An Israeli air strike has destroyed a high-rise building in Gaza City that housed offices of The Associated Press and other media outlets.
The move is the latest step by the Israeli military to silence reporting from the territory amid its battle with the militant group Hamas.
The strike came nearly an hour after the military ordered people to evacuate the building, which also housed Al-Jazeera, other offices and residential apartments.
The strike brought the entire 12-storey building down, collapsing with a gigantic cloud of dust. There was no immediate explanation for why the building was attacked.
AP president and chief executive Gary Pruitt said: “We are shocked and horrified that the Israeli military would target and destroy the building housing AP’s bureau and other news organisations in Gaza.
“They have long known the location of our bureau and knew journalists were there. We received a warning that the building would be hit.
“We are seeking information from the Israeli government and are engaged with the US state department to try to learn more.
“This is an incredibly disturbing development. We narrowly avoided a terrible loss of life. A dozen AP journalists and freelancers were inside the building and thankfully we were able to evacuate them in time.
“The world will know less about what is happening in Gaza because of what happened today.”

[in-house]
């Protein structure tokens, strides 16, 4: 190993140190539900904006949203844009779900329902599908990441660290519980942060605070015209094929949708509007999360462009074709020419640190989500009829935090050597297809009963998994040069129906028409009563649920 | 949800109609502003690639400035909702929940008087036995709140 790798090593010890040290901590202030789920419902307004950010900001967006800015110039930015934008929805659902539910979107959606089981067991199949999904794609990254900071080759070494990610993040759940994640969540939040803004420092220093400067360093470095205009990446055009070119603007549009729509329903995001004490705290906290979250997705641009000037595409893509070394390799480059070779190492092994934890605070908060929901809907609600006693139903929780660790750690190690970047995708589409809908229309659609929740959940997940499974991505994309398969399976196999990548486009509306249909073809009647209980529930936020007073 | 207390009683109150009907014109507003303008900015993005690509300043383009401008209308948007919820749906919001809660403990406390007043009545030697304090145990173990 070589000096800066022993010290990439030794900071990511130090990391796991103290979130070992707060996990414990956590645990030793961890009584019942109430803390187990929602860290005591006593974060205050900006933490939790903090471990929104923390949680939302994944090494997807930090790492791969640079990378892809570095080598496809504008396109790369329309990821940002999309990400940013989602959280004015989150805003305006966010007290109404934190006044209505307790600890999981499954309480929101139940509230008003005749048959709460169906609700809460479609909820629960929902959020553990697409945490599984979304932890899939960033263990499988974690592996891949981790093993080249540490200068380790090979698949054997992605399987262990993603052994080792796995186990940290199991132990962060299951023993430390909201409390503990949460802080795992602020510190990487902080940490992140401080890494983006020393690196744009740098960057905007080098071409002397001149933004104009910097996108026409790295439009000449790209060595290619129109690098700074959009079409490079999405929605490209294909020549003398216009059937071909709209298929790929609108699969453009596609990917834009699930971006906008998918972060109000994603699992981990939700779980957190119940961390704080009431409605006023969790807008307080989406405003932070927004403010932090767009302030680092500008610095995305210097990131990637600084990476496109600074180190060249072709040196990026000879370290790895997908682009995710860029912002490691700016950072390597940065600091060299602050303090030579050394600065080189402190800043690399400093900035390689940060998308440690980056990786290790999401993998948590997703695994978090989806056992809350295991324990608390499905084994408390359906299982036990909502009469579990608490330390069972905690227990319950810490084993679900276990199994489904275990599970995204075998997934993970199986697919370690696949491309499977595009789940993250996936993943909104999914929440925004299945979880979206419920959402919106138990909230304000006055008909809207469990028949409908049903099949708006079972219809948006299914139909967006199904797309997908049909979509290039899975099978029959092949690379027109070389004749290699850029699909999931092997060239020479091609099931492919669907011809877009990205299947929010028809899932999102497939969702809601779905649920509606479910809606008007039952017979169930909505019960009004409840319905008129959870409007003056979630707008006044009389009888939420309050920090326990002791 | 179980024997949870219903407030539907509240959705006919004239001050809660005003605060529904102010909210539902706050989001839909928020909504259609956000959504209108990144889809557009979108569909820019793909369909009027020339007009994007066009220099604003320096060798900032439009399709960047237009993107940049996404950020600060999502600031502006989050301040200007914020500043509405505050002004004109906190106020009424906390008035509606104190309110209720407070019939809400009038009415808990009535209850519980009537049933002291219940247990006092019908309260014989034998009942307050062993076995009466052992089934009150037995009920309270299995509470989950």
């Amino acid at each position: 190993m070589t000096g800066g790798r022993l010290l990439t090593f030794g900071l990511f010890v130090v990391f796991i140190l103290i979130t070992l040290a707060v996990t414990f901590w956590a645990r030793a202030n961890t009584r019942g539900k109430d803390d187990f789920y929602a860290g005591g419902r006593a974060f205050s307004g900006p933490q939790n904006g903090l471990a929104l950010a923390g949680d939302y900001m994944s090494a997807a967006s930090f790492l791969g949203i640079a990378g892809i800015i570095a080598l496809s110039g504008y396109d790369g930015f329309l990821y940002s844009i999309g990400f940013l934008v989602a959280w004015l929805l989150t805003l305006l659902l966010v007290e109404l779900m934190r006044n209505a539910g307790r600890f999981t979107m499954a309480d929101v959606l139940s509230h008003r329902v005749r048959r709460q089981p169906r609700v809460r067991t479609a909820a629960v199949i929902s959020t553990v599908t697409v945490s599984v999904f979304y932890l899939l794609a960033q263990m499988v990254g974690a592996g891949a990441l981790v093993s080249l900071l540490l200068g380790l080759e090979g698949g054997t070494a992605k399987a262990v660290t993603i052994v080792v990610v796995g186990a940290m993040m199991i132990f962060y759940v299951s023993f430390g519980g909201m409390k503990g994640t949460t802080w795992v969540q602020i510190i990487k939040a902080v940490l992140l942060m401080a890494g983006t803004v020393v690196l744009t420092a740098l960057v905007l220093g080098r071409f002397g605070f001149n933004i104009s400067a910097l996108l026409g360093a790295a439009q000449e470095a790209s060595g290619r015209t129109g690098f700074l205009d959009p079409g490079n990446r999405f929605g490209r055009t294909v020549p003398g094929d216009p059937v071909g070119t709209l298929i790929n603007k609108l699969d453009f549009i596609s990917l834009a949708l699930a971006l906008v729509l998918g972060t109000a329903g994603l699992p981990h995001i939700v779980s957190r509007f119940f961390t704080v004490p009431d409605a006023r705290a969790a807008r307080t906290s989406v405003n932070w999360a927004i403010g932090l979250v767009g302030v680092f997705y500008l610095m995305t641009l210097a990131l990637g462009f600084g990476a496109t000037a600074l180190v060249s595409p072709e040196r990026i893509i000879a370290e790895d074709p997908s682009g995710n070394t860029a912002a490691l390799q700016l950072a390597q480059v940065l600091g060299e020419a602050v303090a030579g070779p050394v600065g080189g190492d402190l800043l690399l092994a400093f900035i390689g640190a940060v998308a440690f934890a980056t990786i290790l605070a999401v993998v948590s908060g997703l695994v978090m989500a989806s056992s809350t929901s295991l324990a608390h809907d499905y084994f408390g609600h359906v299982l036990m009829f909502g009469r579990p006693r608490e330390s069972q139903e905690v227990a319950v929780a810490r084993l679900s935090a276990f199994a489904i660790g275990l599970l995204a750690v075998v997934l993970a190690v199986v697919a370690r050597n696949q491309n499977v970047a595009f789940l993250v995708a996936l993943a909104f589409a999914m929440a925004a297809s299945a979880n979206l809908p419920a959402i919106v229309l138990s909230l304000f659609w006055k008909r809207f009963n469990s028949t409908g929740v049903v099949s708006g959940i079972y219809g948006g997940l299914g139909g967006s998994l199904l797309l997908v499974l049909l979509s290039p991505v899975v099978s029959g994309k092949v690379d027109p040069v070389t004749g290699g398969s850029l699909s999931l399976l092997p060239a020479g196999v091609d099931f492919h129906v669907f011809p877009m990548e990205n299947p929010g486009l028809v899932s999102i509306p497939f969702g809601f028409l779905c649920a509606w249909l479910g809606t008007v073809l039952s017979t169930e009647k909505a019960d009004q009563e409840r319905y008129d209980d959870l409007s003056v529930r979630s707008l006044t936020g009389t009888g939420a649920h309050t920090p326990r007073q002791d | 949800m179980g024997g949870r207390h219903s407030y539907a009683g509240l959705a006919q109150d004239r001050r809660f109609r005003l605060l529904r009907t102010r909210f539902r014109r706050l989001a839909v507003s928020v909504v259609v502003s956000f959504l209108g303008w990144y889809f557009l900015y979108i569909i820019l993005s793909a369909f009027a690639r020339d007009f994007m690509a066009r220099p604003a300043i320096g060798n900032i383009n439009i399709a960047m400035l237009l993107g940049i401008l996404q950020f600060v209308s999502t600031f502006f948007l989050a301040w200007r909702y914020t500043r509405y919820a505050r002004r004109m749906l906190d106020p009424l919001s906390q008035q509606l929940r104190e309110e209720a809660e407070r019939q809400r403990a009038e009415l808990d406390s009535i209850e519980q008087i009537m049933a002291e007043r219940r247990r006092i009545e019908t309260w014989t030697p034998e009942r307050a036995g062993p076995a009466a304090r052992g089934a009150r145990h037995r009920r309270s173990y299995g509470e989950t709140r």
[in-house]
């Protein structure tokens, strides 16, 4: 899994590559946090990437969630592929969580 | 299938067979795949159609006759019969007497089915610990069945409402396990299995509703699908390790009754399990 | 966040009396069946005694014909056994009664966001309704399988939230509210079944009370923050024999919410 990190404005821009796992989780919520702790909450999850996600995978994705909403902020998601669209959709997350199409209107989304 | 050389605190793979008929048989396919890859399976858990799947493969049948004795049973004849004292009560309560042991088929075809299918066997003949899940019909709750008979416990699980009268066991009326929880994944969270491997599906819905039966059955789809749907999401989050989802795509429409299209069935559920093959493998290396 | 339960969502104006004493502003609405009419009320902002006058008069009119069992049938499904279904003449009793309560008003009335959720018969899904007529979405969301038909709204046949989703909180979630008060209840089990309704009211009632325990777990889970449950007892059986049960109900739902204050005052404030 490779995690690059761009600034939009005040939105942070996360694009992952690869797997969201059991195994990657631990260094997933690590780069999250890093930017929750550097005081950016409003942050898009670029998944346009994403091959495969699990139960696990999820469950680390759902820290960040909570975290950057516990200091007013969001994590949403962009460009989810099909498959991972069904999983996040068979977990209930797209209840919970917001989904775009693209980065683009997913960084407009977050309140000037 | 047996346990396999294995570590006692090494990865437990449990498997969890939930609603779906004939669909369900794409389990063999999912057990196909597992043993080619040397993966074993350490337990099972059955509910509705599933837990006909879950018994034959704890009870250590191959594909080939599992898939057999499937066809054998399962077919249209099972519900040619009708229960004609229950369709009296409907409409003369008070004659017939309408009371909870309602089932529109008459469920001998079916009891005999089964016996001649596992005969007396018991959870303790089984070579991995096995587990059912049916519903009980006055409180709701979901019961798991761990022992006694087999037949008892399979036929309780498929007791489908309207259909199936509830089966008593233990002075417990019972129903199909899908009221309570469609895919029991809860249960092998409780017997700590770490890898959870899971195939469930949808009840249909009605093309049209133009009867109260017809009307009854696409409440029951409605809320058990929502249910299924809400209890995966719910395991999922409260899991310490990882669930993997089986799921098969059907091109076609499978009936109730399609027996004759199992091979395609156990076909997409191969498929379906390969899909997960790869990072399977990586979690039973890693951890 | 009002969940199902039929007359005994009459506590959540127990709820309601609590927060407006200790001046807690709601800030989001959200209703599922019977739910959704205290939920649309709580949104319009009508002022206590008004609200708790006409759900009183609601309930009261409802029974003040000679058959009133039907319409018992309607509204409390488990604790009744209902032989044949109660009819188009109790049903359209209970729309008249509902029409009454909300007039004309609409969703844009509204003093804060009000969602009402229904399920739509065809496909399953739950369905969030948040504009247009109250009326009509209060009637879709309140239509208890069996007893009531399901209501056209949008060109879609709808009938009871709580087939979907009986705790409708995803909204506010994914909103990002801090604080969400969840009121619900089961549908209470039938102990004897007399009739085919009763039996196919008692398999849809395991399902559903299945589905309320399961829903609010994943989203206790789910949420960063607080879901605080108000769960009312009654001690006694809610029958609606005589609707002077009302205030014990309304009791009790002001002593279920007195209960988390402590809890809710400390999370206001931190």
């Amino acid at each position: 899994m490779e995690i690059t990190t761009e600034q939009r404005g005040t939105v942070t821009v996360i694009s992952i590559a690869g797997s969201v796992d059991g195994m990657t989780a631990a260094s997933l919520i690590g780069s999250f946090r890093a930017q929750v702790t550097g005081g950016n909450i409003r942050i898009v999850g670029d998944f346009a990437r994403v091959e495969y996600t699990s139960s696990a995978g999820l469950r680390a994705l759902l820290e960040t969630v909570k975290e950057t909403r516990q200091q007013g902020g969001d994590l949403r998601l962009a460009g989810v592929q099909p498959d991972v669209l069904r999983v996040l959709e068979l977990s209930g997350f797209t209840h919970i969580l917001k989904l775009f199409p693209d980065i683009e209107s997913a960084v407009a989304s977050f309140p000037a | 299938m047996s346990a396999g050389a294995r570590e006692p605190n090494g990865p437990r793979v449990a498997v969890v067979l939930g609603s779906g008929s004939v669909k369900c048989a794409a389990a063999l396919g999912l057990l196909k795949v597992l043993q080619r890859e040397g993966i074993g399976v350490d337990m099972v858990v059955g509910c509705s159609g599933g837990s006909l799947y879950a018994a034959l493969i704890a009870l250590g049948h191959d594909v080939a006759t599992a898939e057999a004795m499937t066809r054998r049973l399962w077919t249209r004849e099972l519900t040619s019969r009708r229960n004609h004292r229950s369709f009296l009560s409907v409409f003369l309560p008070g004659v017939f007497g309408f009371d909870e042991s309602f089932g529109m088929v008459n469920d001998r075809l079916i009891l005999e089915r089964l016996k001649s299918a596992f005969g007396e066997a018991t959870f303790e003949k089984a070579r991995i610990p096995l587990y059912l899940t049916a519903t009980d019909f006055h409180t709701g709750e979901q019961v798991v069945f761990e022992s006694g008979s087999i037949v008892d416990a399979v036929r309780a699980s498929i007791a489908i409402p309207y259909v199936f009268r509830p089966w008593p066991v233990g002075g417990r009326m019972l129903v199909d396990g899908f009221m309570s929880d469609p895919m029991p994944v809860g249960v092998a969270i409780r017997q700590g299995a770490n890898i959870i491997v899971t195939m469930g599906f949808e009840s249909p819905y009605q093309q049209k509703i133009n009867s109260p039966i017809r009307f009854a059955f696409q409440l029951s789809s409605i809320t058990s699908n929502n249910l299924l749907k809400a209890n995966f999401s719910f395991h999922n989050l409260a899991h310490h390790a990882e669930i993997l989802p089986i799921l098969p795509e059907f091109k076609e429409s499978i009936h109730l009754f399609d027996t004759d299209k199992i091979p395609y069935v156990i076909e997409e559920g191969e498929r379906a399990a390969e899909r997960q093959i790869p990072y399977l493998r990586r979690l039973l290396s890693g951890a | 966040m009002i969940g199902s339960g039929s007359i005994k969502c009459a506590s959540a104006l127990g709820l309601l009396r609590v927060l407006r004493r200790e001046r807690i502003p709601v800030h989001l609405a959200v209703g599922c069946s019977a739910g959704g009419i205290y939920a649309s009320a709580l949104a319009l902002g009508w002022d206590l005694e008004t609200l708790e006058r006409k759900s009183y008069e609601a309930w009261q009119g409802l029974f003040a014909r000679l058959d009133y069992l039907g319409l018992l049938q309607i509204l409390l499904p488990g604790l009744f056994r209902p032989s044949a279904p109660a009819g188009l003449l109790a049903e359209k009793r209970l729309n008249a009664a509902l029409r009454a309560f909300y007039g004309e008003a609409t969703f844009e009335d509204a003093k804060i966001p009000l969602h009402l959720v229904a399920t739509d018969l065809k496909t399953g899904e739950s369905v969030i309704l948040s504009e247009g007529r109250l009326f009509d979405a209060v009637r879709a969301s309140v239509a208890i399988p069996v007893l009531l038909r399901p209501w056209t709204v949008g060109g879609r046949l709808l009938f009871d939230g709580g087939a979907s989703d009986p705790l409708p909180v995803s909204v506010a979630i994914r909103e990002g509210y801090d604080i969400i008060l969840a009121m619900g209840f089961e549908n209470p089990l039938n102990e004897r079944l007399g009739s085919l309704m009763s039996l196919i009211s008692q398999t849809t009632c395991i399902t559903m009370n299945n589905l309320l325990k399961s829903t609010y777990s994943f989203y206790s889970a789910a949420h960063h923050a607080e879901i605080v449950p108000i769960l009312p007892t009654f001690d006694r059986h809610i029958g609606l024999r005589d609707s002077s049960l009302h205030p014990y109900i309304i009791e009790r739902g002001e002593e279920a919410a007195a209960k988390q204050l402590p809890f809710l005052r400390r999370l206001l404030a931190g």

The New York-based Committee to Protect Journalists demanded Israel “provide a detailed and documented justification” for the strike.
“This latest attack on a building long known by Israel to house international media raises the spectre that the Israel Defence Forces is deliberately targeting media facilities in order to disrupt coverage of the human suffering in Gaza,” the group’s executive director, Joel Simon, said in a statement.
The strike came hours after another Israeli air raid on a densely populated refugee camp in Gaza City killed at least 10 Palestinians from an extended family, mostly children, in the deadliest single strike of the current conflict.
Both sides pressed for an advantage as ceasefire efforts gathered strength.
Later, the Israeli military said they had bombed the home of Khalil al-Hayeh, a top leader of Hamas.
The military said the home served as part of what it said was the militant group’s “terrorist infrastructure”. Al-Hayeh’s fate after the strike was not known.
The latest outburst of violence began in Jerusalem and has spread across the region, with Jewish-Arab clashes and rioting in mixed cities of Israel.
There were also widespread Palestinian protests on Friday in the occupied West Bank, where Israeli forces shot and killed 11 people.
The spiralling violence has raised fears of a new Palestinian “intifada”, or uprising, at a time when there have been no peace talks in years.
Palestinians on Saturday were marking Nakba (Catastrophe) Day, when they commemorate the estimated 700,000 people who were expelled from or fled their homes in what is now Israel during the 1948 war surrounding its creation.
That raised the possibility of even more unrest.
US diplomat Hady Amr arrived on Friday as part of Washington’s efforts to de-escalate the conflict, and the UN Security Council is set to meet on Sunday.
Israel has turned down an Egyptian proposal for a one-year truce that Hamas rulers had accepted, an Egyptian official revealed.
Since Monday night, Hamas has fired hundreds of rockets into Israel, which has responded by pounding the Gaza Strip with strikes.
In Gaza, at least 139 people have been killed, including 39 children and 22 women; in Israel, eight people have been killed, including the death on Saturday of a man killed by a rocket that hit in Ramat Gan, a suburb of Tel Aviv.